Often, a new law raises questions beyond its statutory language. Such is the case with the New York City Sick Time Act, which was amended between its initial enactment in 2013 and its implementation date of April 1, 2014. The Department of Consumer Affairs, which is charged with insuring compliance with the Act, has identified issues of concern, which will be the subject of a public hearing this week. I hope that all of you have distributed or posted information about the Act in your workplaces, not only in English but in the languages of non-native English speakers. Here are the open issues and my expectations as to how the city will address them:

HOW TO COUNT EMPLOYEES: All employers of five or more workers must provide paid sick leave under the Act. If the workforce fluctuates per week, business size for these purposes shall be the average number of employees during the first 80 days of operation during the calendar year.

JOINT EMPLOYMENT: What if an employee works through the auspices of a temporary agency? For these purposes, the business must count the individual, even if paid indirectly through the agency, for the purpose of calculating whether the threshold number of five has been met. Both employers are jointly and severally liable for compliance.

WORK OUTSIDE THE CITY: If the employer is Long Island based, the hours worked in the city count toward establishing a right to sick leave. However, the converse is not true. If a NYC business has a worker who telecommutes from Westchester, paid sick leave will not be required.

INCREMENTS FOR TAKING SICK LEAVE: An employer can set a minimum number of hours that a worker must take on a given day, but it should not exceed four hours.

NOTICE REQUIREMENTS: This is one area in which the City is expected to put greater burdens on employers. For unexpected leaves, you will need to implement a written policy with instructions as to calling in. Those of you who have my employee handbooks are in good shape; if not, we need to speak. For planned leaves, the City will attempt to set a maximum of 7 days advance notice. You can surely imagine that this will create problems for employers who have insufficient time to arrange for substitutes or who have already granted vacation or other leave to coworkers.

DOCTORS’ NOTES: Your employment manual may permit employers to request documentation for sick leaves of more than 2 days. The City’s proposal will extend this to 3 days.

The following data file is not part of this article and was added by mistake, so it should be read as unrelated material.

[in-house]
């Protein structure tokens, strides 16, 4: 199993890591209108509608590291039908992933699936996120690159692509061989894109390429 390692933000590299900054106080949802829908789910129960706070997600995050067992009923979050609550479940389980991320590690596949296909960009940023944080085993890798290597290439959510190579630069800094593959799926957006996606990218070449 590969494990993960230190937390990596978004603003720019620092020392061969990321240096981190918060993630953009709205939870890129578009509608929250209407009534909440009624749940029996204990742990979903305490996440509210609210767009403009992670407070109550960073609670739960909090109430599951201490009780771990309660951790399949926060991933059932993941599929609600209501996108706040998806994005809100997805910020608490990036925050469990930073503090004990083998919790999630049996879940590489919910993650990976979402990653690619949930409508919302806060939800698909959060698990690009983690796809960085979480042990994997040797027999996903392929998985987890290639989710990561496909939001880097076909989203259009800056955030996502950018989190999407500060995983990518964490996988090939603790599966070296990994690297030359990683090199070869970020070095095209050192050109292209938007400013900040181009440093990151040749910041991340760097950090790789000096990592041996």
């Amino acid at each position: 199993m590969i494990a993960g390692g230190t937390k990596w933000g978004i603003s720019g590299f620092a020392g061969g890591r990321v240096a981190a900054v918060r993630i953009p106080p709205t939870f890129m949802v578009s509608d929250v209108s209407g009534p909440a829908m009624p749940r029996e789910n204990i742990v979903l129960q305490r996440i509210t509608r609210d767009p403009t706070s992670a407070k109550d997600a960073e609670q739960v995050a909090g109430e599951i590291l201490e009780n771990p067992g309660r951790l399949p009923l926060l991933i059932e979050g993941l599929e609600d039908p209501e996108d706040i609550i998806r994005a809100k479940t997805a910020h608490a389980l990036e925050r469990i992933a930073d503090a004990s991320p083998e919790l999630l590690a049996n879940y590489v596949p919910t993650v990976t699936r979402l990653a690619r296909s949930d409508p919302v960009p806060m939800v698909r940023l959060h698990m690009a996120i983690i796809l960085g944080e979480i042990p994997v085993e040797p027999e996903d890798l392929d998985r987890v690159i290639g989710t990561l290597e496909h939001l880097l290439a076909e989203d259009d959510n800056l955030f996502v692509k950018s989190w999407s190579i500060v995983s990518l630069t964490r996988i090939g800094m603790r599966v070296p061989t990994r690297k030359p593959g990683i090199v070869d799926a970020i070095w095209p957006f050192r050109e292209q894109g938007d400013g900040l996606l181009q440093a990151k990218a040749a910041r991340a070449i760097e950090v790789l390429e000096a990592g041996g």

DOMESTIC WORKERS: The City is urging that they be entitled to two days of paid sick leave per year, with payment calculated consistent with “days of rest” pay.

PAY RATE: For restaurant workers, for whom a lower minimum wage is applicable because of tip credits, the proposed rate will be the general minimum wage. For commission only salespersons, the rate will be the minimum wage or base wage, whichever is higher.

SALE OF BUSINESS: All successors in interest will be required to carry over any accrued sick time for employees. If the successor employer has less than five employees, the continuing employee would not be entitled to accrue additional sick leave but would be entitled to use the existing time until exhausted.

ENFORCEMENT: Department of Consumers Affairs is seeking the power to investigate violations of the law and, further, to conduct investigations in conjunction with state and federal agencies charged with protecting employee rights. Expect more memoranda of understanding!

I expect that all of the above will be codified within 60 days so the safest way to proceed is to treat this as law from this point forward.

Businesses which operate using the same employees in both NYC and the suburbs or adjacent states will have the greatest bookkeeping burdens so long as they do not have existing policies which provide for sick leave. Payroll companies must be instructed on the application of the law and you should confirm that their calculations are consistent with the statute and your interests.

Have a question or comment?
Contact Jennifer at Jennifer@Kirschenbaumesq.com or at (516) 747-6700 x. 302.